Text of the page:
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Legislative Assembly for the ACT: 2014 Week 10 Hansard (24 September) . .

Page.. 3136..


against all as it could not be made against one. Otherwise, it may become necessary for every member of the group against whom the words are alleged to stand up and personally withdraw himself or herself from the accusation.

I think the general practice in this place is that, if an unparliamentary comment is made about a group in this place, it is the same as if it were made against an individual, and I have made rulings along that proposed line. However, on reflecting on Mr Wall's words, and on advice, I think that the words are pretty much lineball. He did not say that the members opposite were dishonest; he said that if they maintained a particular point of view then they would be dishonest. I think there is a conditional sense in that, and on that basis I will not rule it as unparliamentary but I will remind members to be careful of their words.

Industrial relations—workers' rights and conditions

Debate resumed.

MS GALLAGHER (Molonglo—Chief Minister, Minister for Health, Minister for Higher Education and Minister for Regional Development) (3.40): I welcome the opportunity to talk on this important motion that Ms Berry has brought to the Assembly today. It goes to issues that are very important in the lives of all Canberrans, whether they are currently in the paid workforce, supporting someone who is in the paid workforce or has retired, or is a young person looking to enter the workforce. We know that having fair and equitable work conditions, a good strong industrial relations system which allows all workers and employers to have a level playing field, and very clear rules and regulations about how workplace employment arrangements should occur is a standard of any modern economy. It is important here in the ACT that we continue to look at ways to support those who are in the workforce and to ensure that peoples' hard fought for work conditions are protected to ensure that people not only get good value for their labour but also that it supports and encourages economic prosperity across the community.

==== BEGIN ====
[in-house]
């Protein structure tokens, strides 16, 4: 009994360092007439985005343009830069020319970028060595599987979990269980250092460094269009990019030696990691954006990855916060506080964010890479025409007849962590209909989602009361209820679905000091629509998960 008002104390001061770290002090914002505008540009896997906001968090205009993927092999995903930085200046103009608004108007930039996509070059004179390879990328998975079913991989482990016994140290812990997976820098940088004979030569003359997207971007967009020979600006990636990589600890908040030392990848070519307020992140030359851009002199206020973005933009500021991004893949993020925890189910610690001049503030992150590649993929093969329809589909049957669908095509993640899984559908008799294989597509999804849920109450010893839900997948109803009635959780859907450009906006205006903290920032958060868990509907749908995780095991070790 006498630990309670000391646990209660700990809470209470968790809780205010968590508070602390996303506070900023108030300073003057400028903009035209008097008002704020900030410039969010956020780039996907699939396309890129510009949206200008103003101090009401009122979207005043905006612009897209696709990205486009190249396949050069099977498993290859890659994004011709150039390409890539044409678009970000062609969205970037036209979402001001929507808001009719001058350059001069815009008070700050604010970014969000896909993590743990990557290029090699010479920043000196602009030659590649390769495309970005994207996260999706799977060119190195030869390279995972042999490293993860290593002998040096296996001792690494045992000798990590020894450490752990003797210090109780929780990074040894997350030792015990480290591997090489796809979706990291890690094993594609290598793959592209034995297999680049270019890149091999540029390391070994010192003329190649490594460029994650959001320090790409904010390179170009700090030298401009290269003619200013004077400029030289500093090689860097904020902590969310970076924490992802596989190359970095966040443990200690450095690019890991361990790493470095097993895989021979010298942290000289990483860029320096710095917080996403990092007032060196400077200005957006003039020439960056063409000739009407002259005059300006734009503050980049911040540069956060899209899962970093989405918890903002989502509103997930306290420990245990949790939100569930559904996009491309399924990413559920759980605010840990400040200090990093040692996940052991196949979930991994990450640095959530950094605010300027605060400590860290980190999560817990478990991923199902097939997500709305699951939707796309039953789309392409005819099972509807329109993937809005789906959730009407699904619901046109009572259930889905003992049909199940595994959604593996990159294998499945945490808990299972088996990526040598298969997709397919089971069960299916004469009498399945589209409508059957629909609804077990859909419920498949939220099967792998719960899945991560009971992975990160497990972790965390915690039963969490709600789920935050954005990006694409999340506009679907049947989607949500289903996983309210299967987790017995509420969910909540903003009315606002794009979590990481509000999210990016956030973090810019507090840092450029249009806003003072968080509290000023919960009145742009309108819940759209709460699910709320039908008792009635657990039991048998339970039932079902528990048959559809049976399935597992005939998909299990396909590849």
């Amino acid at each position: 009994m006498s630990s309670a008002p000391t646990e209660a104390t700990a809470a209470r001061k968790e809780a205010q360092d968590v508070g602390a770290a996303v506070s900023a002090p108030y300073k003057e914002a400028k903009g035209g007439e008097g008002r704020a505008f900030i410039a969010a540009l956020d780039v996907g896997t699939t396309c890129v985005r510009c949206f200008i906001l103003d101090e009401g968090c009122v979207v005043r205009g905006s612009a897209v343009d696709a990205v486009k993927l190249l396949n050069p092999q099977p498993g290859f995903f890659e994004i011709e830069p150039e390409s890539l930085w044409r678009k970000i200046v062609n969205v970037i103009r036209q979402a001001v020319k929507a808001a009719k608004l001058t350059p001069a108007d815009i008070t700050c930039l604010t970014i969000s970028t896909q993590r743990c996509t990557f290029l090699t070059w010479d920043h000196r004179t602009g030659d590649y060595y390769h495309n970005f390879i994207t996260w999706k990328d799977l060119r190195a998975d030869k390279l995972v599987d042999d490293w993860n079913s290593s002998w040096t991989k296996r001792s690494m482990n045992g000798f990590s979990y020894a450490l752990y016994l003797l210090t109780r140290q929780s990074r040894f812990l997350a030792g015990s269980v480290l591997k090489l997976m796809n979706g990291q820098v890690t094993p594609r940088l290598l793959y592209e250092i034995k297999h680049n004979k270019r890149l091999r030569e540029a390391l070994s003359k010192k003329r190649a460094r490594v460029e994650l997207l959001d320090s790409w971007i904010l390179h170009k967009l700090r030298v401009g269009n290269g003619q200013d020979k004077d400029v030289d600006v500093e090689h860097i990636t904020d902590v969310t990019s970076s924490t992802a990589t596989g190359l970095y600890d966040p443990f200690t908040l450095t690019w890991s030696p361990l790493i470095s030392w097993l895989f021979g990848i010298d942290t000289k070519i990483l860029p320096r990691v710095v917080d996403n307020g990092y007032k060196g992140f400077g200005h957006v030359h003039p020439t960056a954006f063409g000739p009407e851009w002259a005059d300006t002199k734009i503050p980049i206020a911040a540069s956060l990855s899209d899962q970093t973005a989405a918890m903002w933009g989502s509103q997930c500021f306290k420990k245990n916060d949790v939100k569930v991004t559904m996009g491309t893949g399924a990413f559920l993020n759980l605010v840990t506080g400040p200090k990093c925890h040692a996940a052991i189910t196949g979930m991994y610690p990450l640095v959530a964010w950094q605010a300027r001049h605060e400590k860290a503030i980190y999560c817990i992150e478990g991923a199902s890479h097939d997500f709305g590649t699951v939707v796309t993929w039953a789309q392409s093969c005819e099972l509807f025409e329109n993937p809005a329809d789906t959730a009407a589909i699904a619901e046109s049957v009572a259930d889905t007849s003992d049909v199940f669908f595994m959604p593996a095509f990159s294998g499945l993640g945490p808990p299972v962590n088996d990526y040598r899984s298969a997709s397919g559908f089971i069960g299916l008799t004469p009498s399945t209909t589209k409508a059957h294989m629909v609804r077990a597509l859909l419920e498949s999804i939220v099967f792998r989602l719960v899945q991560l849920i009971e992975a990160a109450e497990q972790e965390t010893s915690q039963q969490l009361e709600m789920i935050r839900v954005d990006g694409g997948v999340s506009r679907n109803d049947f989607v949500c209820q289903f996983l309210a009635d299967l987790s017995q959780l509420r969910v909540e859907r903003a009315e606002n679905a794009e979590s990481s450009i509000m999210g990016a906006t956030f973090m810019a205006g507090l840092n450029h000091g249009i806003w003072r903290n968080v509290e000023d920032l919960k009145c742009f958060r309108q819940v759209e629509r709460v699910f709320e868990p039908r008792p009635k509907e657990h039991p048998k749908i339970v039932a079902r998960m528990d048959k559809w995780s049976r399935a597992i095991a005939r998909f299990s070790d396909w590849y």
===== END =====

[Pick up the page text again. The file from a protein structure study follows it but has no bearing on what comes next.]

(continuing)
We know that complete labour market deregulation is a bit of a unicorn for the Liberal Party—against rationality and sense, the quest appears to be ongoing. Repeatedly and very clearly the Australian people have said they expect the government to preserve balance in our workplaces. When they have not believed there is balance being provided they have voted against those unfair agendas, none more clearly so than against John Howard's Work Choices changes of 2007. Indeed, you can see how much damage that agenda had impacted on the conservative side of politics when you have Tony Abbot saying, "Work Choices is dead, buried and cremated," and when Joe Hockey is quoted as saying, "We just went too deep. It was a mistake."

Neutral observers have also observed how the balance between market determination and government protection has served our economy well, particularly recently through the global financial crisis. Prior to last year's election, the Liberal Party policy statement made some very moderate commitments about the proposed amendments to the Fair Work Act. It said they would "guarantee workers have the right to access fair flexibility", "give underpaid workers a better deal", "deliver a genuine paid parental


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